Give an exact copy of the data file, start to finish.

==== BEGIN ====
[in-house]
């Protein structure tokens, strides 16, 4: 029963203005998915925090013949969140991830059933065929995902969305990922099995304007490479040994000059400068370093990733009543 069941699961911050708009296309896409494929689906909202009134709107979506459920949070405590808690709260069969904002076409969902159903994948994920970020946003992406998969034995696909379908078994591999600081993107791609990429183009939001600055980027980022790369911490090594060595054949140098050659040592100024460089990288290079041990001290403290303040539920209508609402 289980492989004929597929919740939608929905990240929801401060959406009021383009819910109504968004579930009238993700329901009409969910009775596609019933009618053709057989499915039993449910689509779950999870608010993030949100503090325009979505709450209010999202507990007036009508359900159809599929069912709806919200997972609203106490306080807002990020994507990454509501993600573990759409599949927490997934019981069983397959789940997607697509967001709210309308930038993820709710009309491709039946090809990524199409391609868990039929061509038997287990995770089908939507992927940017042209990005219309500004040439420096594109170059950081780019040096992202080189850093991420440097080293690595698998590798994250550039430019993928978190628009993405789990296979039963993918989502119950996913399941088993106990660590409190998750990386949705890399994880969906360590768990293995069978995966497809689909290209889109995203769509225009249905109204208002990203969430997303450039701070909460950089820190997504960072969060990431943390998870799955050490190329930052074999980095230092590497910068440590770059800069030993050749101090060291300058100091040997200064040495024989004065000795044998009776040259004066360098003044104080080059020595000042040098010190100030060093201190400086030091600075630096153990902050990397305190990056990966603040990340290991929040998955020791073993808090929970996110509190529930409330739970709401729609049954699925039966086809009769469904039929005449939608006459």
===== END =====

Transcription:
[in-house]
């Protein structure tokens, strides 16, 4: 029963203005998915925090013949969140991830059933065929995902969305990922099995304007490479040994000059400068370093990733009543 069941699961911050708009296309896409494929689906909202009134709107979506459920949070405590808690709260069969904002076409969902159903994948994920970020946003992406998969034995696909379908078994591999600081993107791609990429183009939001600055980027980022790369911490090594060595054949140098050659040592100024460089990288290079041990001290403290303040539920209508609402 289980492989004929597929919740939608929905990240929801401060959406009021383009819910109504968004579930009238993700329901009409969910009775596609019933009618053709057989499915039993449910689509779950999870608010993030949100503090325009979505709450209010999202507990007036009508359900159809599929069912709806919200997972609203106490306080807002990020994507990454509501993600573990759409599949927490997934019981069983397959789940997607697509967001709210309308930038993820709710009309491709039946090809990524199409391609868990039929061509038997287990995770089908939507992927940017042209990005219309500004040439420096594109170059950081780019040096992202080189850093991420440097080293690595698998590798994250550039430019993928978190628009993405789990296979039963993918989502119950996913399941088993106990660590409190998750990386949705890399994880969906360590768990293995069978995966497809689909290209889109995203769509225009249905109204208002990203969430997303450039701070909460950089820190997504960072969060990431943390998870799955050490190329930052074999980095230092590497910068440590770059800069030993050749101090060291300058100091040997200064040495024989004065000795044998009776040259004066360098003044104080080059020595000042040098010190100030060093201190400086030091600075630096153990902050990397305190990056990966603040990340290991929040998955020791073993808090929970996110509190529930409330739970709401729609049954699925039966086809009769469904039929005449939608006459």